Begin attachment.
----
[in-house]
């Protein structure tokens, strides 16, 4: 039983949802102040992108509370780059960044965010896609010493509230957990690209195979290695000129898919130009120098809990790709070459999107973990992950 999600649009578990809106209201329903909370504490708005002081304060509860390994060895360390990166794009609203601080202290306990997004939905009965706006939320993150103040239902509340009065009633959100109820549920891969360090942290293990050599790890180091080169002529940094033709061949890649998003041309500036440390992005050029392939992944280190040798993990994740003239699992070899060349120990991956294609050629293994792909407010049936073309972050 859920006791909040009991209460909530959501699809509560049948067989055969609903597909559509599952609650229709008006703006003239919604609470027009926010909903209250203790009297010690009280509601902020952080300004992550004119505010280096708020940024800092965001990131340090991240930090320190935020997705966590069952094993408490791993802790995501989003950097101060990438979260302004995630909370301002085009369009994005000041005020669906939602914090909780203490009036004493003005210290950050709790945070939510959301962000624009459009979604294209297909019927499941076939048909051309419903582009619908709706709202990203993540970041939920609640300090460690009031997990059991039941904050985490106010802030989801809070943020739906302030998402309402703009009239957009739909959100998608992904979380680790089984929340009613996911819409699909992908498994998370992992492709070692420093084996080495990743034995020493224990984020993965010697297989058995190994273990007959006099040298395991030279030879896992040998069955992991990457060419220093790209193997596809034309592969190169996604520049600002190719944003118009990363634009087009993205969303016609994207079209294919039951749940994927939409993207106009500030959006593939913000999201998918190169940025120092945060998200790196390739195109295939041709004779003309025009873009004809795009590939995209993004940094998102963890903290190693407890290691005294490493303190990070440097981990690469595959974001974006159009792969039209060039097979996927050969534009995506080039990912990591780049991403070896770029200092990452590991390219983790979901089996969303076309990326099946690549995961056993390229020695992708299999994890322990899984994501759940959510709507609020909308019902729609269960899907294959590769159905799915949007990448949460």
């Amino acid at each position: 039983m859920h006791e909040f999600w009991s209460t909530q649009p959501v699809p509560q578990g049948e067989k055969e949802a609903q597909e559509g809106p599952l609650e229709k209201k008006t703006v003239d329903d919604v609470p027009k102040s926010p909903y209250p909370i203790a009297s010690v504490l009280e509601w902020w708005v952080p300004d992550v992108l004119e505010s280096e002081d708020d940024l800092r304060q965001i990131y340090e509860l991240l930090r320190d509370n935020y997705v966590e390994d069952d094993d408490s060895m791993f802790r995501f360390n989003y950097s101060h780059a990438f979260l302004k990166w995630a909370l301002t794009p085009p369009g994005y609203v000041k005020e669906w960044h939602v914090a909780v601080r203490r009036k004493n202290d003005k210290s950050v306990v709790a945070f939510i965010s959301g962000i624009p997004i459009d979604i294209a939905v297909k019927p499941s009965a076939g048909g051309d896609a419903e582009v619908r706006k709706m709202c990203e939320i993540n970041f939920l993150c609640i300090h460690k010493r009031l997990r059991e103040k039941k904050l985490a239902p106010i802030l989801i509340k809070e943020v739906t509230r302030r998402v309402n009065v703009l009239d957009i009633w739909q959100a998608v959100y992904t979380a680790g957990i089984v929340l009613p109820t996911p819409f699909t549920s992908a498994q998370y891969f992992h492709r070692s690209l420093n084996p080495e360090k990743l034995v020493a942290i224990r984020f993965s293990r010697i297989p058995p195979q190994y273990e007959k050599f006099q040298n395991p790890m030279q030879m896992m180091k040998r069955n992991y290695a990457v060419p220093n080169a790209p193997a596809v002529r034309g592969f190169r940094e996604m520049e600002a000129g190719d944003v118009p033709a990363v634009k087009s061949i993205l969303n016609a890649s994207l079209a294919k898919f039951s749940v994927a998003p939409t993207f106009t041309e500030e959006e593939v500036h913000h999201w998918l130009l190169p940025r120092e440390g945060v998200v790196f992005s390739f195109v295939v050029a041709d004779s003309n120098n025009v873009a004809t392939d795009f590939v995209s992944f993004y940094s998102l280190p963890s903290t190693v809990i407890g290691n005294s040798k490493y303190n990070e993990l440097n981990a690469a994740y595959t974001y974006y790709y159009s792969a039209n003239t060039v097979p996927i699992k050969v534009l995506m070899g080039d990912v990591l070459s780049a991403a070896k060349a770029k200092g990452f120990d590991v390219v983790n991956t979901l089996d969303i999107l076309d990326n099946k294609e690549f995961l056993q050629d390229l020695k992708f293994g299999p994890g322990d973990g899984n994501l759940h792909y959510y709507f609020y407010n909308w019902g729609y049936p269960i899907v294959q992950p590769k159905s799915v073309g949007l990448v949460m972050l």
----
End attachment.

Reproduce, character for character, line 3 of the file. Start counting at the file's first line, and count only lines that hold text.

């Amino acid at each position: 039983m859920h006791e909040f999600w009991s209460t909530q649009p959501v699809p509560q578990g049948e067989k055969e949802a609903q597909e559509g809106p599952l609650e229709k209201k008006t703006v003239d329903d919604v609470p027009k102040s926010p909903y209250p909370i203790a009297s010690v504490l009280e509601w902020w708005v952080p300004d992550v992108l004119e505010s280096e002081d708020d940024l800092r304060q965001i990131y340090e509860l991240l930090r320190d509370n935020y997705v966590e390994d069952d094993d408490s060895m791993f802790r995501f360390n989003y950097s101060h780059a990438f979260l302004k990166w995630a909370l301002t794009p085009p369009g994005y609203v000041k005020e669906w960044h939602v914090a909780v601080r203490r009036k004493n202290d003005k210290s950050v306990v709790a945070f939510i965010s959301g962000i624009p997004i459009d979604i294209a939905v297909k019927p499941s009965a076939g048909g051309d896609a419903e582009v619908r706006k709706m709202c990203e939320i993540n970041f939920l993150c609640i300090h460690k010493r009031l997990r059991e103040k039941k904050l985490a239902p106010i802030l989801i509340k809070e943020v739906t509230r302030r998402v309402n009065v703009l009239d957009i009633w739909q959100a998608v959100y992904t979380a680790g957990i089984v929340l009613p109820t996911p819409f699909t549920s992908a498994q998370y891969f992992h492709r070692s690209l420093n084996p080495e360090k990743l034995v020493a942290i224990r984020f993965s293990r010697i297989p058995p195979q190994y273990e007959k050599f006099q040298n395991p790890m030279q030879m896992m180091k040998r069955n992991y290695a990457v060419p220093n080169a790209p193997a596809v002529r034309g592969f190169r940094e996604m520049e600002a000129g190719d944003v118009p033709a990363v634009k087009s061949i993205l969303n016609a890649s994207l079209a294919k898919f039951s749940v994927a998003p939409t993207f106009t041309e500030e959006e593939v500036h913000h999201w998918l130009l190169p940025r120092e440390g945060v998200v790196f992005s390739f195109v295939v050029a041709d004779s003309n120098n025009v873009a004809t392939d795009f590939v995209s992944f993004y940094s998102l280190p963890s903290t190693v809990i407890g290691n005294s040798k490493y303190n990070e993990l440097n981990a690469a994740y595959t974001y974006y790709y159009s792969a039209n003239t060039v097979p996927i699992k050969v534009l995506m070899g080039d990912v990591l070459s780049a991403a070896k060349a770029k200092g990452f120990d590991v390219v983790n991956t979901l089996d969303i999107l076309d990326n099946k294609e690549f995961l056993q050629d390229l020695k992708f293994g299999p994890g322990d973990g899984n994501l759940h792909y959510y709507f609020y407010n909308w019902g729609y049936p269960i899907v294959q992950p590769k159905s799915v073309g949007l990448v949460m972050l």